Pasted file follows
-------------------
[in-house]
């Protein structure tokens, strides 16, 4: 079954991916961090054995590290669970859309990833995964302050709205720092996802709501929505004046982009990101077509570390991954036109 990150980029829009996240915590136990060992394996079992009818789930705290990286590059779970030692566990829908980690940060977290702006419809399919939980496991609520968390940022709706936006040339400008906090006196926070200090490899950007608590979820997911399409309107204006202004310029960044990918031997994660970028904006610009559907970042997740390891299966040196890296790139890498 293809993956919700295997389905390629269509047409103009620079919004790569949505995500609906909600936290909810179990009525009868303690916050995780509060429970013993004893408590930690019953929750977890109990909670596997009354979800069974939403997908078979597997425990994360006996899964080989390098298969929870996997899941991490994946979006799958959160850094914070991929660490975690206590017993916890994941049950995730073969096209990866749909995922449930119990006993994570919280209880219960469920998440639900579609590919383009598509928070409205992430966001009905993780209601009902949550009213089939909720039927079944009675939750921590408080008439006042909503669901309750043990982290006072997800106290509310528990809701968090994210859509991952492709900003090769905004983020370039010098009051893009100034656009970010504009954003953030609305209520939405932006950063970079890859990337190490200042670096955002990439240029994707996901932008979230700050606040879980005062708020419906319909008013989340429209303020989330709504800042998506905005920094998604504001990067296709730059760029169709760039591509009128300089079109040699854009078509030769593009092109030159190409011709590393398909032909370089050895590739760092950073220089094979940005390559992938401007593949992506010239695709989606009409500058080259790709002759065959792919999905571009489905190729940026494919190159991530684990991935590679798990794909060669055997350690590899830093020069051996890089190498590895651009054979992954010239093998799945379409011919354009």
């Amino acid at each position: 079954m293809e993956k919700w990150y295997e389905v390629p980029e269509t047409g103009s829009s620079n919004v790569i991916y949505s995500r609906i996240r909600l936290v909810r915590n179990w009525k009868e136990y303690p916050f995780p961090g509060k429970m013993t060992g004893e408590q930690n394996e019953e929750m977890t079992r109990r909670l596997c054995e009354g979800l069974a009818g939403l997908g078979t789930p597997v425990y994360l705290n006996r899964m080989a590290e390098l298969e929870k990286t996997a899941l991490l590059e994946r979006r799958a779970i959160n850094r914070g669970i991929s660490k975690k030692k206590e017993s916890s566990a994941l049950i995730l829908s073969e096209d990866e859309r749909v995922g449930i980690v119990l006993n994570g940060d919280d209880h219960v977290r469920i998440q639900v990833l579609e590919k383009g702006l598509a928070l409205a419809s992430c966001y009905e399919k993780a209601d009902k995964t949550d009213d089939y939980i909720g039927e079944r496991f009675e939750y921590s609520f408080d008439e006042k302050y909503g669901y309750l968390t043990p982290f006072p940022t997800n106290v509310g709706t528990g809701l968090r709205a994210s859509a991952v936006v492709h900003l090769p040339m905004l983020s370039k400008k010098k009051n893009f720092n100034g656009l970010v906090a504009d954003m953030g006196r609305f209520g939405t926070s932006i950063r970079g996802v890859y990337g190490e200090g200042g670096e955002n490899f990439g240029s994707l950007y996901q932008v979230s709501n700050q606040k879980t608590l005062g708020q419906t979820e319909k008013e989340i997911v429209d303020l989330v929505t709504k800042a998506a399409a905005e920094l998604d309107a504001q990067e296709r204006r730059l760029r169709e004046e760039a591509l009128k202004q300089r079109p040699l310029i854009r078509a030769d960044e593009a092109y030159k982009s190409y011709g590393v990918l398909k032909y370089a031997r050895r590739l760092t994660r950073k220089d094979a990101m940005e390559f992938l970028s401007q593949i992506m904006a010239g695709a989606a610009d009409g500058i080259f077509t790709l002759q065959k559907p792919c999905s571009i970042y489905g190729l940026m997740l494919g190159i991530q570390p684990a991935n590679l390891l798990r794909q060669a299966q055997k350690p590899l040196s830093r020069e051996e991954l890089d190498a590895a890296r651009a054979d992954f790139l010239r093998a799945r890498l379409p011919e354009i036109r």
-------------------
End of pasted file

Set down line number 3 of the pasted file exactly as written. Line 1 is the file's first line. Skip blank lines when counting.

């Amino acid at each position: 079954m293809e993956k919700w990150y295997e389905v390629p980029e269509t047409g103009s829009s620079n919004v790569i991916y949505s995500r609906i996240r909600l936290v909810r915590n179990w009525k009868e136990y303690p916050f995780p961090g509060k429970m013993t060992g004893e408590q930690n394996e019953e929750m977890t079992r109990r909670l596997c054995e009354g979800l069974a009818g939403l997908g078979t789930p597997v425990y994360l705290n006996r899964m080989a590290e390098l298969e929870k990286t996997a899941l991490l590059e994946r979006r799958a779970i959160n850094r914070g669970i991929s660490k975690k030692k206590e017993s916890s566990a994941l049950i995730l829908s073969e096209d990866e859309r749909v995922g449930i980690v119990l006993n994570g940060d919280d209880h219960v977290r469920i998440q639900v990833l579609e590919k383009g702006l598509a928070l409205a419809s992430c966001y009905e399919k993780a209601d009902k995964t949550d009213d089939y939980i909720g039927e079944r496991f009675e939750y921590s609520f408080d008439e006042k302050y909503g669901y309750l968390t043990p982290f006072p940022t997800n106290v509310g709706t528990g809701l968090r709205a994210s859509a991952v936006v492709h900003l090769p040339m905004l983020s370039k400008k010098k009051n893009f720092n100034g656009l970010v906090a504009d954003m953030g006196r609305f209520g939405t926070s932006i950063r970079g996802v890859y990337g190490e200090g200042g670096e955002n490899f990439g240029s994707l950007y996901q932008v979230s709501n700050q606040k879980t608590l005062g708020q419906t979820e319909k008013e989340i997911v429209d303020l989330v929505t709504k800042a998506a399409a905005e920094l998604d309107a504001q990067e296709r204006r730059l760029r169709e004046e760039a591509l009128k202004q300089r079109p040699l310029i854009r078509a030769d960044e593009a092109y030159k982009s190409y011709g590393v990918l398909k032909y370089a031997r050895r590739l760092t994660r950073k220089d094979a990101m940005e390559f992938l970028s401007q593949i992506m904006a010239g695709a989606a610009d009409g500058i080259f077509t790709l002759q065959k559907p792919c999905s571009i970042y489905g190729l940026m997740l494919g190159i991530q570390p684990a991935n590679l390891l798990r794909q060669a299966q055997k350690p590899l040196s830093r020069e051996e991954l890089d190498a590895a890296r651009a054979d992954f790139l010239r093998a799945r890498l379409p011919e354009i036109r």